Center for American Progress

Speaker Boehner’s Continuing Resolution Is Not So ‘Clean’

Speaker Boehner’s Continuing Resolution Is Not So ‘Clean’

The stopgap funding measure proposed by Speaker of the House John Boehner asks Congress to support another round of spending cuts and signals a willingness to increase funding for defense only.

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Recent news reports indicate that House Speaker John Boehner (R-OH) intends to press the House of Representatives to pass what he calls a “clean” continuing resolution, ostensibly to avoid a government shutdown and to give his caucus more time to force another round of deep cuts to critical programs, services, and investments. But in fact, a continuing resolution at the levels Speaker Boehner proposed—totaling approximately $988 billion in overall discretionary funding—would already include another round of spending cuts. The speaker’s plan would have Congress endorse 100 percent of next year’s sequester spending cuts for nondefense programs and services and about 60 percent of the automatic defense spending cuts. It is easy to see why this approach would be attractive to Speaker Boehner and the Tea Party; it is much harder to understand why any progressive or centrist would support such an approach.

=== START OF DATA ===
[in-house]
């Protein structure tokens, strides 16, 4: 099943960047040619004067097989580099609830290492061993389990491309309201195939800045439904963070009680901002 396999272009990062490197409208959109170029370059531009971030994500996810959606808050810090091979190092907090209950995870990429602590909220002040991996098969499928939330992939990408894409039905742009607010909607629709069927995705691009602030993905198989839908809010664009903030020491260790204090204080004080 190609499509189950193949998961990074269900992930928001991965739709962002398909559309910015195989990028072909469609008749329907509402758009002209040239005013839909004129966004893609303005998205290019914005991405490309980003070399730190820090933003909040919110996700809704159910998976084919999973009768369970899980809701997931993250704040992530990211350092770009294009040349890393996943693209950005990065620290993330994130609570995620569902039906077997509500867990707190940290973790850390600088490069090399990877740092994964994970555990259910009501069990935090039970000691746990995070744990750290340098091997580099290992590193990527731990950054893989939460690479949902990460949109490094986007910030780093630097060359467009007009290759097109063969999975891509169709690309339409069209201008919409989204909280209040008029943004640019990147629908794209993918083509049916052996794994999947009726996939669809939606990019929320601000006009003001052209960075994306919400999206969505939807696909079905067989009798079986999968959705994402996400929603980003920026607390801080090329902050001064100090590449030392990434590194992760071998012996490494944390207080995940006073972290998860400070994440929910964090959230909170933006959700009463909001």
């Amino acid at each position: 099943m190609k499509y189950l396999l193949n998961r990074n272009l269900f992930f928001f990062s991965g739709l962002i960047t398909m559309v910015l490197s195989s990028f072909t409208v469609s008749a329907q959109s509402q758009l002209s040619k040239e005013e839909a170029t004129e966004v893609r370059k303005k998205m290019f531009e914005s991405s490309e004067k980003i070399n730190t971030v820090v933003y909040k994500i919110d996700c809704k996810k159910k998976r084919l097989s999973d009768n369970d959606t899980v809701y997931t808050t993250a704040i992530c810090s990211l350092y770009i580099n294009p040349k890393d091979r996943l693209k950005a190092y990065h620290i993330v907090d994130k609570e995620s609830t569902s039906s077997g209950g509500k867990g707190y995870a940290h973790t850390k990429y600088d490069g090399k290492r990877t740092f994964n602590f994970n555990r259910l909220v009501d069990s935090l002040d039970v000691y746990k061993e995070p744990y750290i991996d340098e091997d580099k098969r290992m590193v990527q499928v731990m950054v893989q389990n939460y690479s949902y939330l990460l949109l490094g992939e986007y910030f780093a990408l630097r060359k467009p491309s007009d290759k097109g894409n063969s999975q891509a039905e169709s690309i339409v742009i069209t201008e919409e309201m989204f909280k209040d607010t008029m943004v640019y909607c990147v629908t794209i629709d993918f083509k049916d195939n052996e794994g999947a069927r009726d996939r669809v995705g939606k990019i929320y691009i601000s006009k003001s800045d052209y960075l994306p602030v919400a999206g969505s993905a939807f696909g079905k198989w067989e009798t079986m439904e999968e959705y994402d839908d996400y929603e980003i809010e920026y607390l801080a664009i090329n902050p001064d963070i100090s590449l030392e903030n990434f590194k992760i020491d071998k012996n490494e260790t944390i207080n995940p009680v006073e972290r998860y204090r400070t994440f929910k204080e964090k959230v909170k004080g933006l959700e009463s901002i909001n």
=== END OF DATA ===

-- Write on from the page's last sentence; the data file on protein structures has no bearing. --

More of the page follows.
Of course, Congress should do everything within reason to avoid a government shutdown. A shutdown would have painful consequences for the American people and the American economy. At the same time, Congress must resist unreasonable demands to make further damaging cuts to important investments in our economic future, such as education and scientific research; basic public safety protections, such as food and drug inspections and law enforcement; or services that help support struggling families. These services, programs, and investments have already suffered from enormous cuts—and we are likely to feel the ramifications for years. Yet even more cuts are embedded within Speaker Boehner’s continuing-resolution proposal.

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